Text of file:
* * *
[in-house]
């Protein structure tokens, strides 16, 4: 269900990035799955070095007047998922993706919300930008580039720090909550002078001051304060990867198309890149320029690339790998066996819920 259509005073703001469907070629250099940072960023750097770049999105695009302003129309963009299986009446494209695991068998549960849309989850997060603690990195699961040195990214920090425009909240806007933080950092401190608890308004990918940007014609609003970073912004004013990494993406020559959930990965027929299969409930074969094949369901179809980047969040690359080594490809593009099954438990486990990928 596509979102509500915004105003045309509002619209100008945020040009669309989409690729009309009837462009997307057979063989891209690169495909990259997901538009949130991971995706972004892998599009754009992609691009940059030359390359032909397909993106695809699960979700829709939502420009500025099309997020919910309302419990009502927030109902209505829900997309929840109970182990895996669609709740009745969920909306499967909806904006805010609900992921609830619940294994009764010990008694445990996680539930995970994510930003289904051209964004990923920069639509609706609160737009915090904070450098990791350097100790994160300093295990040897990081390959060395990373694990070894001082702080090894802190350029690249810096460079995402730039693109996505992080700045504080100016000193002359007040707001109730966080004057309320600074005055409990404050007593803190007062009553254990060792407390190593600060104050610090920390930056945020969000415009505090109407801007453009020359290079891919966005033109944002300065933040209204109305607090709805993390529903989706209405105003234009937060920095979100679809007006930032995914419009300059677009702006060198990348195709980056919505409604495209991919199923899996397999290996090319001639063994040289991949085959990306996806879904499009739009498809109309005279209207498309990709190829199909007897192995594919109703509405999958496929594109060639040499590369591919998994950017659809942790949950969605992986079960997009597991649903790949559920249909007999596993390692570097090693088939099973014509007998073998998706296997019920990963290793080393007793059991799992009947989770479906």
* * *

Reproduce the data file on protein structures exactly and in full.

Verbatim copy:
[in-house]
């Protein structure tokens, strides 16, 4: 269900990035799955070095007047998922993706919300930008580039720090909550002078001051304060990867198309890149320029690339790998066996819920 259509005073703001469907070629250099940072960023750097770049999105695009302003129309963009299986009446494209695991068998549960849309989850997060603690990195699961040195990214920090425009909240806007933080950092401190608890308004990918940007014609609003970073912004004013990494993406020559959930990965027929299969409930074969094949369901179809980047969040690359080594490809593009099954438990486990990928 596509979102509500915004105003045309509002619209100008945020040009669309989409690729009309009837462009997307057979063989891209690169495909990259997901538009949130991971995706972004892998599009754009992609691009940059030359390359032909397909993106695809699960979700829709939502420009500025099309997020919910309302419990009502927030109902209505829900997309929840109970182990895996669609709740009745969920909306499967909806904006805010609900992921609830619940294994009764010990008694445990996680539930995970994510930003289904051209964004990923920069639509609706609160737009915090904070450098990791350097100790994160300093295990040897990081390959060395990373694990070894001082702080090894802190350029690249810096460079995402730039693109996505992080700045504080100016000193002359007040707001109730966080004057309320600074005055409990404050007593803190007062009553254990060792407390190593600060104050610090920390930056945020969000415009505090109407801007453009020359290079891919966005033109944002300065933040209204109305607090709805993390529903989706209405105003234009937060920095979100679809007006930032995914419009300059677009702006060198990348195709980056919505409604495209991919199923899996397999290996090319001639063994040289991949085959990306996806879904499009739009498809109309005279209207498309990709190829199909007897192995594919109703509405999958496929594109060639040499590369591919998994950017659809942790949950969605992986079960997009597991649903790949559920249909007999596993390692570097090693088939099973014509007998073998998706296997019920990963290793080393007793059991799992009947989770479906």